Stochastic Backpropagation through Mixture Density Distributions Stochastic Backpropagation through Mixture Density Distributions
Paper summary This paper derives an algorithm for passing gradients through a sample from a mixture of Gaussians. While the reparameterization trick allows to get the gradients with respect to the Gaussian means and covariances, the same trick cannot be invoked for the mixing proportions parameters (essentially because they are the parameters of a multinomial discrete distribution over the Gaussian components, and the reparameterization trick doesn't extend to discrete distributions). One can think of the derivation as proceeding in 3 steps: 1. Deriving an estimator for gradients a sample from a 1-dimensional density $f(x)$ that is such that $f(x)$ is differentiable and its cumulative distribution function (CDF) $F(x)$ is tractable: $\frac{\partial \hat{x}}{\partial \theta} = - \frac{1}{f(\hat{x})}\int_{t=-\infty}^{\hat{x}} \frac{\partial f(t)}{\partial \theta} dt$ where $\hat{x}$ is a sample from density $f(x)$ and $\theta$ is any parameter of $f(x)$ (the above is a simplified version of Equation 6). This is probably the most important result of the paper, and is based on a really clever use of the general form of the Leibniz integral rule. 2. Noticing that one can sample from a $D$-dimensional Gaussian mixture by decomposing it with the product rule $f({\bf x}) = \prod_{d=1}^D f(x_d|{\bf x}_{<d})$ and using ancestral sampling, where each $f(x_d|{\bf x}_{<d})$ are themselves 1-dimensional mixtures (i.e. with differentiable densities and tractable CDFs) 3. Using the 1-dimensional gradient estimator (of Equation 6) and the chain rule to backpropagate through the ancestral sampling procedure. This requires computing the integral in the expression for $\frac{\partial \hat{x}}{\partial \theta}$ above, where $f(x)$ is one of the 1D conditional Gaussian mixtures and $\theta$ is a mixing proportion parameter $\pi_j$. As it turns out, this integral has an analytical form (see Equation 22). **My two cents** This is a really surprising and neat result. The author mentions it could be applicable to variational autoencoders (to support posteriors that are mixtures of Gaussians), and I'm really looking forward to read about whether that can be successfully done in practice. The paper provides the derivation only for mixtures of Gaussians with diagonal covariance matrices. It is mentioned that extending to non-diagonal covariances is doable. That said, ancestral sampling with non-diagonal covariances would become more computationally expensive, since the conditionals under each Gaussian involves a matrix inverse. Beyond the case of Gaussian mixtures, Equation 6 is super interesting in itself as its application could go beyond that case. This is probably why the paper also derived a sampling-based estimator for Equation 6, in Equation 9. However, that estimator might be inefficient, since it involves sampling from Equation 10 with rejection, and it might take a lot of time to get an accepted sample if $\hat{x}$ is very small. Also, a good estimate of Equation 6 might require *multiple* samples from Equation 10. Finally, while I couldn't find any obvious problem with the mathematical derivation, I'd be curious to see whether using the same approach to derive a gradient on one of the Gaussian mean or standard deviation parameters gave a gradient that is consistent with what the reparameterization trick provides.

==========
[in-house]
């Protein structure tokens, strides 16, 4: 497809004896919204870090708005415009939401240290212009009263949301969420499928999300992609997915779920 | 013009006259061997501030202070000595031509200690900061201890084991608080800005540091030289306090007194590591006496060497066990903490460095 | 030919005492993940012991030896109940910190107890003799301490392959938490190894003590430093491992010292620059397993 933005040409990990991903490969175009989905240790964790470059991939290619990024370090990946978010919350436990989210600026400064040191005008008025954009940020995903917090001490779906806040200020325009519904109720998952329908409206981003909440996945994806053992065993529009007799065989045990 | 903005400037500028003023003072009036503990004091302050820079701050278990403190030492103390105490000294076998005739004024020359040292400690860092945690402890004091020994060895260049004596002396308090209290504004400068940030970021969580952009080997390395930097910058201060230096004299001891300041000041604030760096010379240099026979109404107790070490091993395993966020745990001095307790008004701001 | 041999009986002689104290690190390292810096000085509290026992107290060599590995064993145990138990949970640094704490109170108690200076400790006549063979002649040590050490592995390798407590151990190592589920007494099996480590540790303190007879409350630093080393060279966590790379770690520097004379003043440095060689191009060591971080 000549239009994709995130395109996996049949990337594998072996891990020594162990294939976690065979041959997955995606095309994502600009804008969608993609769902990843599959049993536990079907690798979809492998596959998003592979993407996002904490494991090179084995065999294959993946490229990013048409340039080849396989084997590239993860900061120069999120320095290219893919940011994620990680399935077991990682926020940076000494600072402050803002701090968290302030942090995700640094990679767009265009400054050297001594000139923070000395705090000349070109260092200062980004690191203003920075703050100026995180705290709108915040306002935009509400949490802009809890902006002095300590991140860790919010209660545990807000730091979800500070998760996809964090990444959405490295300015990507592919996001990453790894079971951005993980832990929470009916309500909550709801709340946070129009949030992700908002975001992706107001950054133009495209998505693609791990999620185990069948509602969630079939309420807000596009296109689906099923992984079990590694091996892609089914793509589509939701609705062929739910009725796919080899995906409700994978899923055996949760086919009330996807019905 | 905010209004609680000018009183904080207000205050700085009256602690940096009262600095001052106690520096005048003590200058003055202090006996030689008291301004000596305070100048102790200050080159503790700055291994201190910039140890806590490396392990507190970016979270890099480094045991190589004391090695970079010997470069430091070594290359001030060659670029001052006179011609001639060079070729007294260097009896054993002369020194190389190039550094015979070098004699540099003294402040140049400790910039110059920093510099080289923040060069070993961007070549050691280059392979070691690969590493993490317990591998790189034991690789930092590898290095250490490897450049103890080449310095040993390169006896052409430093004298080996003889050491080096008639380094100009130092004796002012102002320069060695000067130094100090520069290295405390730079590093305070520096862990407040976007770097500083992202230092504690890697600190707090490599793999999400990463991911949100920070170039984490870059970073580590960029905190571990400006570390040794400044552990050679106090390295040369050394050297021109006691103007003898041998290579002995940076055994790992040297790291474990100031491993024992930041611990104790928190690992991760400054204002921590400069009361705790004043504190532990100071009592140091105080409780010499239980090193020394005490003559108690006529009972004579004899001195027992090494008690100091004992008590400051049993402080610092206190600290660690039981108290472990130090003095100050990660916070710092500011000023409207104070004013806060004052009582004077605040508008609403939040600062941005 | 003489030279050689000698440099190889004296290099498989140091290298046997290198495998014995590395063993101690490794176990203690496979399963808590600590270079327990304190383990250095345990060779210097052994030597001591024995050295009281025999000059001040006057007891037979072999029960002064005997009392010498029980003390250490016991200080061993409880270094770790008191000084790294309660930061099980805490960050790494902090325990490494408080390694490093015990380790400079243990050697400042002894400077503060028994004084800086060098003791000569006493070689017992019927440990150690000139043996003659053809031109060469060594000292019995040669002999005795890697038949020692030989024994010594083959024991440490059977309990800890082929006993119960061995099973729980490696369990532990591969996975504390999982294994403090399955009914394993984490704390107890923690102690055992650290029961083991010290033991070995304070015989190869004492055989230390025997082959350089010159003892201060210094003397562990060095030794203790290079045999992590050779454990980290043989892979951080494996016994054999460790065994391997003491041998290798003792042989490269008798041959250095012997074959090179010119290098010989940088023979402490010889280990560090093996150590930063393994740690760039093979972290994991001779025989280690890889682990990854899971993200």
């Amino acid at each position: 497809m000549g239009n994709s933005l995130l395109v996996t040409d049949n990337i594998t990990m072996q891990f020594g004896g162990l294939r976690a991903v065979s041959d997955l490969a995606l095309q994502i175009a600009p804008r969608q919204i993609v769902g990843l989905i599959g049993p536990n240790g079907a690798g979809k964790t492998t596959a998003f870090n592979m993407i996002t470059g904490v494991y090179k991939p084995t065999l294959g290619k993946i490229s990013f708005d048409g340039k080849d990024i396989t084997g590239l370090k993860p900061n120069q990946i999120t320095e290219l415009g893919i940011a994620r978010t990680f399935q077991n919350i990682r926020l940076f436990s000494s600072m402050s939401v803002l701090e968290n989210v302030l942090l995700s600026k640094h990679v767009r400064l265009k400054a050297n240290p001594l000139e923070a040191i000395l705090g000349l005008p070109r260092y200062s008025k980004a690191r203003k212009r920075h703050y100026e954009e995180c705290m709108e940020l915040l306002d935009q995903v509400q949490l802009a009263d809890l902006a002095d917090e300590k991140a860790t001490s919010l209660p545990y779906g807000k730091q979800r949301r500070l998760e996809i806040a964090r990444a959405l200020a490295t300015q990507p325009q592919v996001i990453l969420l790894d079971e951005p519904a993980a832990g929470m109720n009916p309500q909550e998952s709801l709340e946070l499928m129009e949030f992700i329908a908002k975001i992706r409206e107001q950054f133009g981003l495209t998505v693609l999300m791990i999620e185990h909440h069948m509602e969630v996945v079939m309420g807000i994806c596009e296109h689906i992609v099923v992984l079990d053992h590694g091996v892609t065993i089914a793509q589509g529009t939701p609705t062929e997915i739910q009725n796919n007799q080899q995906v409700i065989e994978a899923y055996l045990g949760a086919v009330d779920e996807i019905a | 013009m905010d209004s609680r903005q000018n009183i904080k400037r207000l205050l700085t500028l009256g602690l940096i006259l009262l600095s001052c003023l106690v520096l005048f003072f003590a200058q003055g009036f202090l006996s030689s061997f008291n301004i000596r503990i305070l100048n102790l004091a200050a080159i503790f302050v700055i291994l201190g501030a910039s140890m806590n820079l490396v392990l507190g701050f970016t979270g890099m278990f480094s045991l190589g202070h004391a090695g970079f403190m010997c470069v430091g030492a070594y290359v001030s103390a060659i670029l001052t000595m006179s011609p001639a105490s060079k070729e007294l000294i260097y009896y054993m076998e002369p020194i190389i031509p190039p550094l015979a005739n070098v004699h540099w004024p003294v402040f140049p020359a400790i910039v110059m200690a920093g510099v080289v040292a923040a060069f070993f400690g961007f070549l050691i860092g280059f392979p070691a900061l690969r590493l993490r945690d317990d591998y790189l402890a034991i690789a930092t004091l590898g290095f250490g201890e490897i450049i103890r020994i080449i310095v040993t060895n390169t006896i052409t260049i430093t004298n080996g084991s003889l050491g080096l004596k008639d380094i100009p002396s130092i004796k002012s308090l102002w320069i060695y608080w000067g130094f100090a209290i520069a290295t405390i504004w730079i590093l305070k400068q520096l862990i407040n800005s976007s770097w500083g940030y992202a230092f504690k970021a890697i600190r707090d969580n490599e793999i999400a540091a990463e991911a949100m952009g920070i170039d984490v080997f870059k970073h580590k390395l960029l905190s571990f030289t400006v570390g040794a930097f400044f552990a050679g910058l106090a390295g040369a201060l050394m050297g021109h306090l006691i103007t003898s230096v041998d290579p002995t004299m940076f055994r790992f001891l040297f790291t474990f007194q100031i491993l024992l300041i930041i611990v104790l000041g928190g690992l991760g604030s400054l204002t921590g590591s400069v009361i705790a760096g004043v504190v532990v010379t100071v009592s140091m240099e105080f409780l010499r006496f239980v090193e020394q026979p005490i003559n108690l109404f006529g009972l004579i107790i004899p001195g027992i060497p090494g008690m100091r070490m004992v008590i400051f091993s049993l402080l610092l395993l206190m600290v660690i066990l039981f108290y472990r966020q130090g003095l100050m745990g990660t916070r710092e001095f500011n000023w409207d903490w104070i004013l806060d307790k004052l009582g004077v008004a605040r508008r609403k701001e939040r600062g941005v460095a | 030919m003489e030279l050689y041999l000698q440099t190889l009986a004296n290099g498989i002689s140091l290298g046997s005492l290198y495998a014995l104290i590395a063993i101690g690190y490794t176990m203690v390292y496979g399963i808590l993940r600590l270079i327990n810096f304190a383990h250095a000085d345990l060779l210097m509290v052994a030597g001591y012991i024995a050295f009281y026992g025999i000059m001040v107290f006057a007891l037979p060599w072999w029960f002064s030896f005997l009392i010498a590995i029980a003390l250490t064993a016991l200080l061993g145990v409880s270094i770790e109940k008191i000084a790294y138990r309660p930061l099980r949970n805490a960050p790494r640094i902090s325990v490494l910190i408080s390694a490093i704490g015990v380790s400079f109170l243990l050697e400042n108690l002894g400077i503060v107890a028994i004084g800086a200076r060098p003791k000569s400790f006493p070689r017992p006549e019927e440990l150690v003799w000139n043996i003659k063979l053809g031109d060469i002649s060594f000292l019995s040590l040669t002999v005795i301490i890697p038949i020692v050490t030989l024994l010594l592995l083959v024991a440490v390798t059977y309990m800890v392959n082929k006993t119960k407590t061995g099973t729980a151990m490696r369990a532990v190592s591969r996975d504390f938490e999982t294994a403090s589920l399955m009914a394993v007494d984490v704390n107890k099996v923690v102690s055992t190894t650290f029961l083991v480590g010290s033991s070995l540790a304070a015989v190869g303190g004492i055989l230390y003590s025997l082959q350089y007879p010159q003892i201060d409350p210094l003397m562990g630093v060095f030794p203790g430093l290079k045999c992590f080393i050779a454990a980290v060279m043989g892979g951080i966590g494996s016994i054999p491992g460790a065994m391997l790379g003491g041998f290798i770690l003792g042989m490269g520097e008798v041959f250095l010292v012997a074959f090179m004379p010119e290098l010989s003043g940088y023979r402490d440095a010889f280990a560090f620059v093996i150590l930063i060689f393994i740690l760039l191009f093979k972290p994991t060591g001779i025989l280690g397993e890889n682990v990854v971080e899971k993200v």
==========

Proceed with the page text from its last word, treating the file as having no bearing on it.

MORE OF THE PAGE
Stochastic Backpropagation through Mixture Density Distributions
Alex Graves
arXiv e-Print archive - 2016 via Local arXiv
Keywords: cs.NE


Summary from Hugo Larochelle
Thanks for the summary. Do you know why Equation 5 (`\frac{partial F_d (x_d|x_{<d}) }{\partial\theta} = ... = 0`) which exploits the Leibniz rule is set to zero? At first glance if the assumption is that the PDF `f_d` depends on `\theta`, then so should the CDF `F`, and so wouldn't it generally have a non-zero partial derivative?

Good question! It's because $\hat{x}_d$ in Equation 5 was sampled as $\hat{x}_d = F^{-1}(u_d|{\bf x}_{<d})$ where $u_d\sim U(0,1)$. So $F_d(\hat{x}_d|{\bf x}_{<d}) = u_d$ and $u_d$ was sampled independently of $\theta$ (it's a uniform sample). So the derivative of $F_d(\hat{x}_d|{\bf x}_{<d})$ (i.e. of $u_d$) is 0. Hope this helps!

Perfect, thank you!

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